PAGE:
If you’ve always wanted to play a leadership role in the nursing profession, preceptorship is a great way to do it. Working as a travel nurse preceptor will allow you to:

  • Improve both your written and oral communication
  • Manage and delegate tasks
  • Supervise new nurses and teams
  • Build collaboration and teamwork
  • Be more accountable for healthcare practice and outcomes

 

#2: Giving Back to the Nursing Profession

Did you have an amazing preceptor when you were first starting out? It’s time to pay it forward. Preceptors shape careers and help strengthen the field of nursing.

And if you didn’t have a great experience with your own preceptor, you can create a whole new experience for the next generation of nurses.

 

#3: Enhancing Your Resume

Showing a willingness to lead and teach will strengthen your professional experience. When potential new employers see your dedication to improving healthcare and commitment to lifelong learning, you’ll have a leg up over the competition.

 

#4: Earning Continuing Education Credits

Yes, preceptorship is a rewarding job that may also be paycheck-enhancing. But when you consider the fact that it can also help you earn credential renewal, it becomes even sweeter.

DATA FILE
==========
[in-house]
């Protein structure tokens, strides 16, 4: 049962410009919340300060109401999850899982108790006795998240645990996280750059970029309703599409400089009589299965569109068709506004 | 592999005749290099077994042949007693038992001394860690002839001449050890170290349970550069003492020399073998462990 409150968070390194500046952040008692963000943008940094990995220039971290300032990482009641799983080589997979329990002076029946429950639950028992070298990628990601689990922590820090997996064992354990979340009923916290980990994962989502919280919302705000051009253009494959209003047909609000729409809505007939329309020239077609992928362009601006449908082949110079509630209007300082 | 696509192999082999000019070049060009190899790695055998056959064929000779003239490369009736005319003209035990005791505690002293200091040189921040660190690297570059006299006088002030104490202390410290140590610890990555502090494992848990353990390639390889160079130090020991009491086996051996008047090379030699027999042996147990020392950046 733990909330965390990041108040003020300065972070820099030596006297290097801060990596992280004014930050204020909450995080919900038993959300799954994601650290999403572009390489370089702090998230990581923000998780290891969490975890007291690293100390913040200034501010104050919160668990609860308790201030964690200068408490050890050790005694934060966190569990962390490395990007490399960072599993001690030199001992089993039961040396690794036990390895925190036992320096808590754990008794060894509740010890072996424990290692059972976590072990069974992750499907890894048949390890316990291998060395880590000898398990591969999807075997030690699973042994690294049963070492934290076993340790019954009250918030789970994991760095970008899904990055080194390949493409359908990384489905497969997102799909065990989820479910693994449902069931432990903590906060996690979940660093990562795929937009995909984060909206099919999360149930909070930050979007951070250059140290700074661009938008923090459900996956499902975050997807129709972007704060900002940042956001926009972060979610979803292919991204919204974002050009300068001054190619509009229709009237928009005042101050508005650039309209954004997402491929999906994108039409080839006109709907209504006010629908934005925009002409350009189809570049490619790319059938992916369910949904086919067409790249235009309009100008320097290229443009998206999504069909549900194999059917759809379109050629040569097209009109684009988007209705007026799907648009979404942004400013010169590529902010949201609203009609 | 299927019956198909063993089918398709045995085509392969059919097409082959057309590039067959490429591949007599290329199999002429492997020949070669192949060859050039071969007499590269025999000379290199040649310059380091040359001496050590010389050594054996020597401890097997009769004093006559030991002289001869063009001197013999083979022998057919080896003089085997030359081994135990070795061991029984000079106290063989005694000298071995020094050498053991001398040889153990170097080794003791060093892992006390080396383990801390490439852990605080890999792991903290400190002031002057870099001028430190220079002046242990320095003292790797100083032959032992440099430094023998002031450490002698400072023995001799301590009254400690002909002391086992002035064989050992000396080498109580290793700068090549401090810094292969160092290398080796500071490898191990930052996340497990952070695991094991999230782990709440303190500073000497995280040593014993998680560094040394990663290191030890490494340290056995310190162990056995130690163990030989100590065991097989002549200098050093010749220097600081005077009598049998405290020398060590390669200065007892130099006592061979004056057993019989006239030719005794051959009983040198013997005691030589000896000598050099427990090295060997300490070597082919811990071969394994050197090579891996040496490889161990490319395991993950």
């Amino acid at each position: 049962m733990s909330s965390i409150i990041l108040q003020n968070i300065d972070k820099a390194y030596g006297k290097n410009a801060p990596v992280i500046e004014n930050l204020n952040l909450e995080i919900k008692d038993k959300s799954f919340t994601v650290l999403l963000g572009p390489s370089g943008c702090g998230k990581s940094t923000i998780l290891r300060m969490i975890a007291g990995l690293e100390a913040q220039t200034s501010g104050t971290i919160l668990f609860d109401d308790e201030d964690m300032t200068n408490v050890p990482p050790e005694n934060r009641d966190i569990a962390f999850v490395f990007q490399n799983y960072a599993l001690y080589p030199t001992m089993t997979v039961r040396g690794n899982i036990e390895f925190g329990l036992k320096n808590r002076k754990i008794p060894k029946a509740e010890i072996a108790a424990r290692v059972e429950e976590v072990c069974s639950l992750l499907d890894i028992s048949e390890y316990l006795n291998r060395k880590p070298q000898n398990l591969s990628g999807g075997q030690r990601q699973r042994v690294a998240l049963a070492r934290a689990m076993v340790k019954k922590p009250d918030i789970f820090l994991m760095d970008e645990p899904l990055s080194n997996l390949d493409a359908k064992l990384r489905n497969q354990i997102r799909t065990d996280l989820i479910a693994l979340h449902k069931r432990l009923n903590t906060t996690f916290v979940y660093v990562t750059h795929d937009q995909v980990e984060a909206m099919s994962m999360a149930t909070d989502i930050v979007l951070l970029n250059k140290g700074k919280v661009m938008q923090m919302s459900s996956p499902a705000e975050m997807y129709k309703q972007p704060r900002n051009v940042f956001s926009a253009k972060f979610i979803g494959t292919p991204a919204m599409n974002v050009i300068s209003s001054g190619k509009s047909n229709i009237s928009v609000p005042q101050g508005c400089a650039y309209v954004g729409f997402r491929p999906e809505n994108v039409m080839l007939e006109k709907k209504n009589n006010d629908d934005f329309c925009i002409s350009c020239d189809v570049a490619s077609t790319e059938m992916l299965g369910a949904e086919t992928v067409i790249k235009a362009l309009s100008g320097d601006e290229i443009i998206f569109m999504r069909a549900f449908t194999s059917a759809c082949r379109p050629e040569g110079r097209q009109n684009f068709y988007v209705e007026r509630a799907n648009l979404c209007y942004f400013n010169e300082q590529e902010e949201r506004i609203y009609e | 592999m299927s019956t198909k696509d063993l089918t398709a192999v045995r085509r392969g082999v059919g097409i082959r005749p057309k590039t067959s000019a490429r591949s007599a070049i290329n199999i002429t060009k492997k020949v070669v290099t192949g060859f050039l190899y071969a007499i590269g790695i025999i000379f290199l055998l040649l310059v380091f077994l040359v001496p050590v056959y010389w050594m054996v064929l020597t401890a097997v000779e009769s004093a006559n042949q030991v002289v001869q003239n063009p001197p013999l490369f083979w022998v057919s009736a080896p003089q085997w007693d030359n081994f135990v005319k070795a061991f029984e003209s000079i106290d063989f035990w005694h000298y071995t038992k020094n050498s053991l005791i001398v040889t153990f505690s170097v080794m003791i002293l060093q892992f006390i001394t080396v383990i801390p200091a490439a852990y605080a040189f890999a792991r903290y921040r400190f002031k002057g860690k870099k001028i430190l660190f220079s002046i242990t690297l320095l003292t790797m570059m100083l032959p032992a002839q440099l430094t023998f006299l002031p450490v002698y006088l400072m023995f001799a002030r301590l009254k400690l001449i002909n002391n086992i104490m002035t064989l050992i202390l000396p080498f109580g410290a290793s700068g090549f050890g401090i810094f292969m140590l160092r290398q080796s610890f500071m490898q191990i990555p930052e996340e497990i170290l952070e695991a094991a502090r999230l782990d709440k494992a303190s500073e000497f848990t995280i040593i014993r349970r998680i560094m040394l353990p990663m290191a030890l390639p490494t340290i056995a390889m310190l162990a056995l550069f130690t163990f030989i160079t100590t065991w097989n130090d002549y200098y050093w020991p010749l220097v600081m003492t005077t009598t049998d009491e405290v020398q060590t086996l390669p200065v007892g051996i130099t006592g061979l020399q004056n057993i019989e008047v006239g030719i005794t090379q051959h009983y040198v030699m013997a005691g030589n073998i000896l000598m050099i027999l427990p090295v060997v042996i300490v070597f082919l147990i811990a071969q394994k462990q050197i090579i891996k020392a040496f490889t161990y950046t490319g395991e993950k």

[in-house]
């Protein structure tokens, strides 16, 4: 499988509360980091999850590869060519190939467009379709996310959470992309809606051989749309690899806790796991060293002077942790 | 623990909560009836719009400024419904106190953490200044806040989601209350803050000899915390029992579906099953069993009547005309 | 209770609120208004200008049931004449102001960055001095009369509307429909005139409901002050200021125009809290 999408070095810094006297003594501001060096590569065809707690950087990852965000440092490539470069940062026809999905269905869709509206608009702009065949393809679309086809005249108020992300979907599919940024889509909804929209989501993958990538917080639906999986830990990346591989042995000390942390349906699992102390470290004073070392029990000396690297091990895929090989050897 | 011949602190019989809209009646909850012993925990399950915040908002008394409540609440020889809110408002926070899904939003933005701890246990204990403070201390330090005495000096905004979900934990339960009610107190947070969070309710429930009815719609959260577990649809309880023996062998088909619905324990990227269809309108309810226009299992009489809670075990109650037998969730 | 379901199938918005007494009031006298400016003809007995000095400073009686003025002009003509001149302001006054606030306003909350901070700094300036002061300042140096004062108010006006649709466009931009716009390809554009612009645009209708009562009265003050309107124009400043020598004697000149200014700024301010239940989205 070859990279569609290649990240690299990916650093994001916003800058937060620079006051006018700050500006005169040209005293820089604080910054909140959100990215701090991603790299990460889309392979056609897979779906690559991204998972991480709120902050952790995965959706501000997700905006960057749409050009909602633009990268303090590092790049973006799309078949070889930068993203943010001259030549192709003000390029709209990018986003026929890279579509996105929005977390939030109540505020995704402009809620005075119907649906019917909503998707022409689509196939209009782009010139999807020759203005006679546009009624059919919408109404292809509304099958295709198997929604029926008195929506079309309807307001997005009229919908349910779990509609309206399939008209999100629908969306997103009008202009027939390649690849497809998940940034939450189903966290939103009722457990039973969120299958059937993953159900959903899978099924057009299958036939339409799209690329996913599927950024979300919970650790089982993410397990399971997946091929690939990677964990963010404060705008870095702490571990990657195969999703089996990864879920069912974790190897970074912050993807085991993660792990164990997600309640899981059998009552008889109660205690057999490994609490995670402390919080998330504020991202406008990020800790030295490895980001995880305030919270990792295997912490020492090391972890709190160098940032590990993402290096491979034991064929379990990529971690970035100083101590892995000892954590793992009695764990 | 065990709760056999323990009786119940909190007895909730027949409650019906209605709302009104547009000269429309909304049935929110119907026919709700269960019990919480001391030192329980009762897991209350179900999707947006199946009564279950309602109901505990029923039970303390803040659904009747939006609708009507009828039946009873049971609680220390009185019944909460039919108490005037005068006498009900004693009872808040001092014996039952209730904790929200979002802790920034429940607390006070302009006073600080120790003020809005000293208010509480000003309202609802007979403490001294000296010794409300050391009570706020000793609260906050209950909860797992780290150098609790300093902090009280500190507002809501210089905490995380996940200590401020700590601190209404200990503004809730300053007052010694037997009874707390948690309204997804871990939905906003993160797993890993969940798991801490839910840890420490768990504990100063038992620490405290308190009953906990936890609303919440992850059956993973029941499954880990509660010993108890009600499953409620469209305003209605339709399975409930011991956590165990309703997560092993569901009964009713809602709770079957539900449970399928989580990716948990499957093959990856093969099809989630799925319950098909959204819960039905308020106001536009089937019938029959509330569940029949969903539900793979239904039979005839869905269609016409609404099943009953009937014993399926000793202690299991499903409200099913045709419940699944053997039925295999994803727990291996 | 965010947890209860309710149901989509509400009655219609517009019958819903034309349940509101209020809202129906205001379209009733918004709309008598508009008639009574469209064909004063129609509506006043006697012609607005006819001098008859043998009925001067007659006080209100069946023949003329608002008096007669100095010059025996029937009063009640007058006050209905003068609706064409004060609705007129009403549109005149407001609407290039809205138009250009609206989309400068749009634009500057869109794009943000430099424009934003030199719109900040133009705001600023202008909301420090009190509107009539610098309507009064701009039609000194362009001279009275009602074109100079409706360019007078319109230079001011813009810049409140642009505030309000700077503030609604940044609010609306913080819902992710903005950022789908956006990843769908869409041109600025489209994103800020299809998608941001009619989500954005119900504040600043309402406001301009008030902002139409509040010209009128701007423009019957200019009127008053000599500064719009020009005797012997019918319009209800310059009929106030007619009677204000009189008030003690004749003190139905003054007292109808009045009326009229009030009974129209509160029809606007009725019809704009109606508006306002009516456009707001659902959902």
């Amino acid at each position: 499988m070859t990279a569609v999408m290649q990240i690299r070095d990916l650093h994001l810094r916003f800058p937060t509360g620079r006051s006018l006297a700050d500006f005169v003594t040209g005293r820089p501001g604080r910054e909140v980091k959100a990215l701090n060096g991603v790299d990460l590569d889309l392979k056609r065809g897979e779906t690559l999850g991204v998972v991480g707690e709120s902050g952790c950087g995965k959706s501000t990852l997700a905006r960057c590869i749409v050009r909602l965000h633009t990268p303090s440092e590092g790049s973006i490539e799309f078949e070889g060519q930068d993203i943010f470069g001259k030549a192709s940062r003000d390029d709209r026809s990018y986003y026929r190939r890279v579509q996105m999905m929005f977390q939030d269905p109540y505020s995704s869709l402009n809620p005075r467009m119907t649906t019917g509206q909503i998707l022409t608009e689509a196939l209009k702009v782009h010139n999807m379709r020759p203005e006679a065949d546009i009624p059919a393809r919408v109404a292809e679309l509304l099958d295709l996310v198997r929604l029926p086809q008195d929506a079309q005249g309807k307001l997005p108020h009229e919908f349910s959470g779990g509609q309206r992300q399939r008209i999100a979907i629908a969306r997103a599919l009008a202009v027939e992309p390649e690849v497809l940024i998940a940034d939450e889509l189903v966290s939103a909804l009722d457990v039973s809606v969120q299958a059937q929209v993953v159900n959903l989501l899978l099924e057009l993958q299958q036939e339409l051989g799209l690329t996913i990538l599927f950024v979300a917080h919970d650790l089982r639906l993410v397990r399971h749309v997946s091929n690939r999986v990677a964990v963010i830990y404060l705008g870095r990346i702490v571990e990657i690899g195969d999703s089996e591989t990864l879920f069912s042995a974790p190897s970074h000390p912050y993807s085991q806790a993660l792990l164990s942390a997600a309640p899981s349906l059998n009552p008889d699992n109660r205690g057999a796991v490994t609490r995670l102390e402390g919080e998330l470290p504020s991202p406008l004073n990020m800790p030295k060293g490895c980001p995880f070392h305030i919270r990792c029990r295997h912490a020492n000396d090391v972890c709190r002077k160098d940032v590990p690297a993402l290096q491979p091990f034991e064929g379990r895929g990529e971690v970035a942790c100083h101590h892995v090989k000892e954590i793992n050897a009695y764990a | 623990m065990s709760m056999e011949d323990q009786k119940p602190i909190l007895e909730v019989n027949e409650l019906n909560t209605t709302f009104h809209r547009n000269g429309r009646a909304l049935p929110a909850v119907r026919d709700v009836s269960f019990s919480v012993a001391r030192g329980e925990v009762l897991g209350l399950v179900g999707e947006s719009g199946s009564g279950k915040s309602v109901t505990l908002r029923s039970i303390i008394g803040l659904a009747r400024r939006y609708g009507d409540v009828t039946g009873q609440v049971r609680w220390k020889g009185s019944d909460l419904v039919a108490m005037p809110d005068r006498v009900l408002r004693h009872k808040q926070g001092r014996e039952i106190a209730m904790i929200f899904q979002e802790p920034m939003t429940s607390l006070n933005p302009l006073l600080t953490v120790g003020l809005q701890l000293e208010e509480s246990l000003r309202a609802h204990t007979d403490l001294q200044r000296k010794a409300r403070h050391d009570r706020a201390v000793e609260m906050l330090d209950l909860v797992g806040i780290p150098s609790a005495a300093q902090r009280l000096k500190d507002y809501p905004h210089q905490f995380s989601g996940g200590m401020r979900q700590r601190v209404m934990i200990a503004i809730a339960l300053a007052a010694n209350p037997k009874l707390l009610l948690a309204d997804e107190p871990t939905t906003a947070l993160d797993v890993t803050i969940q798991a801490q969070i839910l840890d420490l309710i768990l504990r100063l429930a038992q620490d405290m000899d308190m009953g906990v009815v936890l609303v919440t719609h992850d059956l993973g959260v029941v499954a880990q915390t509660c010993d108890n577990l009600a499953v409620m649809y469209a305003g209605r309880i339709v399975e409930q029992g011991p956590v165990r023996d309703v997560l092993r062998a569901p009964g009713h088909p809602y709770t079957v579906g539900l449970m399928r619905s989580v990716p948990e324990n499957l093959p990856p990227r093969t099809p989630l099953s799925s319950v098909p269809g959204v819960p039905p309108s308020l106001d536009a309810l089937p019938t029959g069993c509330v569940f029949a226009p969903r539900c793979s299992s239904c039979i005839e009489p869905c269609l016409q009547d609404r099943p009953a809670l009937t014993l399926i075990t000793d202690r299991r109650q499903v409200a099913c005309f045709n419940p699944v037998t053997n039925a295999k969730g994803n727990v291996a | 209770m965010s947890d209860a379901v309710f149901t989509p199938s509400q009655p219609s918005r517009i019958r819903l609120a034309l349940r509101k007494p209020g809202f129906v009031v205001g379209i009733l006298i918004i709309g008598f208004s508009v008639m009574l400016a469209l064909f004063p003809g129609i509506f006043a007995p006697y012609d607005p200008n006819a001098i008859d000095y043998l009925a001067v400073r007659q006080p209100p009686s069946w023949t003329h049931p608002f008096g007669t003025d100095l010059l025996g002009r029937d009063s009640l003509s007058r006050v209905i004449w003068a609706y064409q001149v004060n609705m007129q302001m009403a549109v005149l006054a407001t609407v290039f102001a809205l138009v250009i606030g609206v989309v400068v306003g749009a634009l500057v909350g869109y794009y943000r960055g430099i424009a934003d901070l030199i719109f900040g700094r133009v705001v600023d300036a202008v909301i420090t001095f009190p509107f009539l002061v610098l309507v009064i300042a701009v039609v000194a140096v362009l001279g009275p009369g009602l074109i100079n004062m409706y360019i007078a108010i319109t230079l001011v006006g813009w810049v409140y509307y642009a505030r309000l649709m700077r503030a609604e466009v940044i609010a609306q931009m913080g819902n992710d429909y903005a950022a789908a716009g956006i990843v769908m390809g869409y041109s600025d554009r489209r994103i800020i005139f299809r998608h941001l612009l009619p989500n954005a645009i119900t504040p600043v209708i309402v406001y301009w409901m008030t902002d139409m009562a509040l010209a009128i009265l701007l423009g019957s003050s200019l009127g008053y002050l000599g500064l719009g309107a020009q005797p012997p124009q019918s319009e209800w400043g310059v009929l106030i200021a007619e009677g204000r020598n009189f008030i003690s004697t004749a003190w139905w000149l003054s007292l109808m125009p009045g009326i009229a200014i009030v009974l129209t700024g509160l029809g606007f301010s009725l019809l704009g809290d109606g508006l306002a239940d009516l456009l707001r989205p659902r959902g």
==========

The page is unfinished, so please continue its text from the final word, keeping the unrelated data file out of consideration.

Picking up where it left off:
Check with your certification board or credentialing center to find out how many clinical preceptor hours can count toward your CEUs.

 

#5: Renewing Your Passion for Nursing

Did you know that supporting other people is a great way to relieve stress? Nursing is a rewarding but challenging field, so preceptorship can help you channel the chaos in a positive way.

The fresh sense of motivation and enthusiasm that new clinicians bring to the table can also inspire you and help you remember why you became a nurse in the first place.

 

Trusted Nurse Staffing and Pronto Can Help You Find Travel Nurse Preceptor Positions

Trusted Nurse Staffing is an award-winning travel nurse agency driven by a passion for service. If you’d like to serve the medical community by working as a travel nurse preceptor, we can help you find ideal positions.

Our Pronto job search makes it easier than ever to discover your dream assignment. Just create a profile by uploading your credentials and setting your preferred filters, and you can start applying for jobs right away.

We want to make sure you feel supported and like a part of the family at every turn. Your “dream team” at Trusted Nurse Staffing will include:

  • Clinical support
  • Payroll advice
  • Assignment advocates
  • Compliance experts
  • And more

Find out why so many nurses choose Trusted Nurse Staffing to help them find the jobs they want. Visit Pronto today and let’s get to work!

 

can a travel nurse be a preceptor